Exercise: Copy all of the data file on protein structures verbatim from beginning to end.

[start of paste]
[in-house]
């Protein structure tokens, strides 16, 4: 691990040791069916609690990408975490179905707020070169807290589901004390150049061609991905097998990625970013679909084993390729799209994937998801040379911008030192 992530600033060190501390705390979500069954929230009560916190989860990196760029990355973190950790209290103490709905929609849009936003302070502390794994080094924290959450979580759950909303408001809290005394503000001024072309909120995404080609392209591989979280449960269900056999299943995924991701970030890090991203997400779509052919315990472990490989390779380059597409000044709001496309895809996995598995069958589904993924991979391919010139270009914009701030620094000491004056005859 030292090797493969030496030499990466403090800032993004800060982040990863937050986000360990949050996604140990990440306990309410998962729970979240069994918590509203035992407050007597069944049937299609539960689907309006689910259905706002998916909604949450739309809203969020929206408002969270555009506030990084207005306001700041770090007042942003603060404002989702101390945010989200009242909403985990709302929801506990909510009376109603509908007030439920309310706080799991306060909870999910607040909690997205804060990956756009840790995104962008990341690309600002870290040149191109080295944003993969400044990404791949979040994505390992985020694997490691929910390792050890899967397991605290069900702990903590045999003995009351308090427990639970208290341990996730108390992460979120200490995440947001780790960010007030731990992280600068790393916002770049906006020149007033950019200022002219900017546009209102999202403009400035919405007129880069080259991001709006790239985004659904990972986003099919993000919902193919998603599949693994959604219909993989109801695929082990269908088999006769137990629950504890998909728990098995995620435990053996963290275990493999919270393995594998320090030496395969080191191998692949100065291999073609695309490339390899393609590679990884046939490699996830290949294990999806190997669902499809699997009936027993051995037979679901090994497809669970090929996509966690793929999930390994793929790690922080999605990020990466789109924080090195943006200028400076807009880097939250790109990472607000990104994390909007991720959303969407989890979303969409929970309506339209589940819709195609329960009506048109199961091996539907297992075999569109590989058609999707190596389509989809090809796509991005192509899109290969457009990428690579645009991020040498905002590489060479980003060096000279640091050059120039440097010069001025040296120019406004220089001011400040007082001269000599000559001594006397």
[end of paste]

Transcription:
[in-house]
């Protein structure tokens, strides 16, 4: 691990040791069916609690990408975490179905707020070169807290589901004390150049061609991905097998990625970013679909084993390729799209994937998801040379911008030192 992530600033060190501390705390979500069954929230009560916190989860990196760029990355973190950790209290103490709905929609849009936003302070502390794994080094924290959450979580759950909303408001809290005394503000001024072309909120995404080609392209591989979280449960269900056999299943995924991701970030890090991203997400779509052919315990472990490989390779380059597409000044709001496309895809996995598995069958589904993924991979391919010139270009914009701030620094000491004056005859 030292090797493969030496030499990466403090800032993004800060982040990863937050986000360990949050996604140990990440306990309410998962729970979240069994918590509203035992407050007597069944049937299609539960689907309006689910259905706002998916909604949450739309809203969020929206408002969270555009506030990084207005306001700041770090007042942003603060404002989702101390945010989200009242909403985990709302929801506990909510009376109603509908007030439920309310706080799991306060909870999910607040909690997205804060990956756009840790995104962008990341690309600002870290040149191109080295944003993969400044990404791949979040994505390992985020694997490691929910390792050890899967397991605290069900702990903590045999003995009351308090427990639970208290341990996730108390992460979120200490995440947001780790960010007030731990992280600068790393916002770049906006020149007033950019200022002219900017546009209102999202403009400035919405007129880069080259991001709006790239985004659904990972986003099919993000919902193919998603599949693994959604219909993989109801695929082990269908088999006769137990629950504890998909728990098995995620435990053996963290275990493999919270393995594998320090030496395969080191191998692949100065291999073609695309490339390899393609590679990884046939490699996830290949294990999806190997669902499809699997009936027993051995037979679901090994497809669970090929996509966690793929999930390994793929790690922080999605990020990466789109924080090195943006200028400076807009880097939250790109990472607000990104994390909007991720959303969407989890979303969409929970309506339209589940819709195609329960009506048109199961091996539907297992075999569109590989058609999707190596389509989809090809796509991005192509899109290969457009990428690579645009991020040498905002590489060479980003060096000279640091050059120039440097010069001025040296120019406004220089001011400040007082001269000599000559001594006397």